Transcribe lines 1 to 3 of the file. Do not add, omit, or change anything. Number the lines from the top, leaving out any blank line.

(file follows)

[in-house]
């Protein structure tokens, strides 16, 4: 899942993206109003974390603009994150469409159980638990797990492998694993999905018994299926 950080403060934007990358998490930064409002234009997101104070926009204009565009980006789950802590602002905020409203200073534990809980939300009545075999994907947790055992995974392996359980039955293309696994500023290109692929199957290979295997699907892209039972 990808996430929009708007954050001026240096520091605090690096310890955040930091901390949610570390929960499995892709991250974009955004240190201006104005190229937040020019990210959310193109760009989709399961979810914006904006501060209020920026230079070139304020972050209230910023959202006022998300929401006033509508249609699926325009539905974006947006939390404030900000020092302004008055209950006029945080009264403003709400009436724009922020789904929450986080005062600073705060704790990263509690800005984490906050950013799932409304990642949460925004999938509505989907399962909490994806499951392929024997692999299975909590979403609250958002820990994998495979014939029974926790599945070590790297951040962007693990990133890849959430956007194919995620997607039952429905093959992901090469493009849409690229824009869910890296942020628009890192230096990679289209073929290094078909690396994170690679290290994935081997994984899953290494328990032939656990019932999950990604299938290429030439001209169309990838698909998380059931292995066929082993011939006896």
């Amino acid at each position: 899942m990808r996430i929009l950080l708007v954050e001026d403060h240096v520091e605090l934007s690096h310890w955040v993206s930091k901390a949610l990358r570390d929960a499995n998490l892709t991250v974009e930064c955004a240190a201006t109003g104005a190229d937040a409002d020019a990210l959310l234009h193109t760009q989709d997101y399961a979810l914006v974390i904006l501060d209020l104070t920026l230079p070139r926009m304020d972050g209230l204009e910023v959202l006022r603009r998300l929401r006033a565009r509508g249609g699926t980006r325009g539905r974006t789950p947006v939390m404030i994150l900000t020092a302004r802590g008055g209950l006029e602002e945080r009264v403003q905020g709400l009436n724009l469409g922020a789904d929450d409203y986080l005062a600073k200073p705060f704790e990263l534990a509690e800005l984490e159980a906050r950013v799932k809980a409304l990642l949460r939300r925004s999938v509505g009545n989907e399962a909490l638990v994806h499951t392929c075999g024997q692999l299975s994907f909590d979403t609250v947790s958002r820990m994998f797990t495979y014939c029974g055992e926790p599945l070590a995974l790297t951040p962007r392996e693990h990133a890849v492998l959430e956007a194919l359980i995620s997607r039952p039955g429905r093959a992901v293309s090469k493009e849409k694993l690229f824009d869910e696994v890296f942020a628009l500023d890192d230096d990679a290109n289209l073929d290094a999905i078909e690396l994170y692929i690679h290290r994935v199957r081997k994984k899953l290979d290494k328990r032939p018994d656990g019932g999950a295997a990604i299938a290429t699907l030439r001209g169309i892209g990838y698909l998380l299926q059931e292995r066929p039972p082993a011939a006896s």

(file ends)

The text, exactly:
[in-house]
């Protein structure tokens, strides 16, 4: 899942993206109003974390603009994150469409159980638990797990492998694993999905018994299926 950080403060934007990358998490930064409002234009997101104070926009204009565009980006789950802590602002905020409203200073534990809980939300009545075999994907947790055992995974392996359980039955293309696994500023290109692929199957290979295997699907892209039972 990808996430929009708007954050001026240096520091605090690096310890955040930091901390949610570390929960499995892709991250974009955004240190201006104005190229937040020019990210959310193109760009989709399961979810914006904006501060209020920026230079070139304020972050209230910023959202006022998300929401006033509508249609699926325009539905974006947006939390404030900000020092302004008055209950006029945080009264403003709400009436724009922020789904929450986080005062600073705060704790990263509690800005984490906050950013799932409304990642949460925004999938509505989907399962909490994806499951392929024997692999299975909590979403609250958002820990994998495979014939029974926790599945070590790297951040962007693990990133890849959430956007194919995620997607039952429905093959992901090469493009849409690229824009869910890296942020628009890192230096990679289209073929290094078909690396994170690679290290994935081997994984899953290494328990032939656990019932999950990604299938290429030439001209169309990838698909998380059931292995066929082993011939006896």
């Amino acid at each position: 899942m990808r996430i929009l950080l708007v954050e001026d403060h240096v520091e605090l934007s690096h310890w955040v993206s930091k901390a949610l990358r570390d929960a499995n998490l892709t991250v974009e930064c955004a240190a201006t109003g104005a190229d937040a409002d020019a990210l959310l234009h193109t760009q989709d997101y399961a979810l914006v974390i904006l501060d209020l104070t920026l230079p070139r926009m304020d972050g209230l204009e910023v959202l006022r603009r998300l929401r006033a565009r509508g249609g699926t980006r325009g539905r974006t789950p947006v939390m404030i994150l900000t020092a302004r802590g008055g209950l006029e602002e945080r009264v403003q905020g709400l009436n724009l469409g922020a789904d929450d409203y986080l005062a600073k200073p705060f704790e990263l534990a509690e800005l984490e159980a906050r950013v799932k809980a409304l990642l949460r939300r925004s999938v509505g009545n989907e399962a909490l638990v994806h499951t392929c075999g024997q692999l299975s994907f909590d979403t609250v947790s958002r820990m994998f797990t495979y014939c029974g055992e926790p599945l070590a995974l790297t951040p962007r392996e693990h990133a890849v492998l959430e956007a194919l359980i995620s997607r039952p039955g429905r093959a992901v293309s090469k493009e849409k694993l690229f824009d869910e696994v890296f942020a628009l500023d890192d230096d990679a290109n289209l073929d290094a999905i078909e690396l994170y692929i690679h290290r994935v199957r081997k994984k899953l290979d290494k328990r032939p018994d656990g019932g999950a295997a990604i299938a290429t699907l030439r001209g169309i892209g990838y698909l998380l299926q059931e292995r066929p039972p082993a011939a006896s």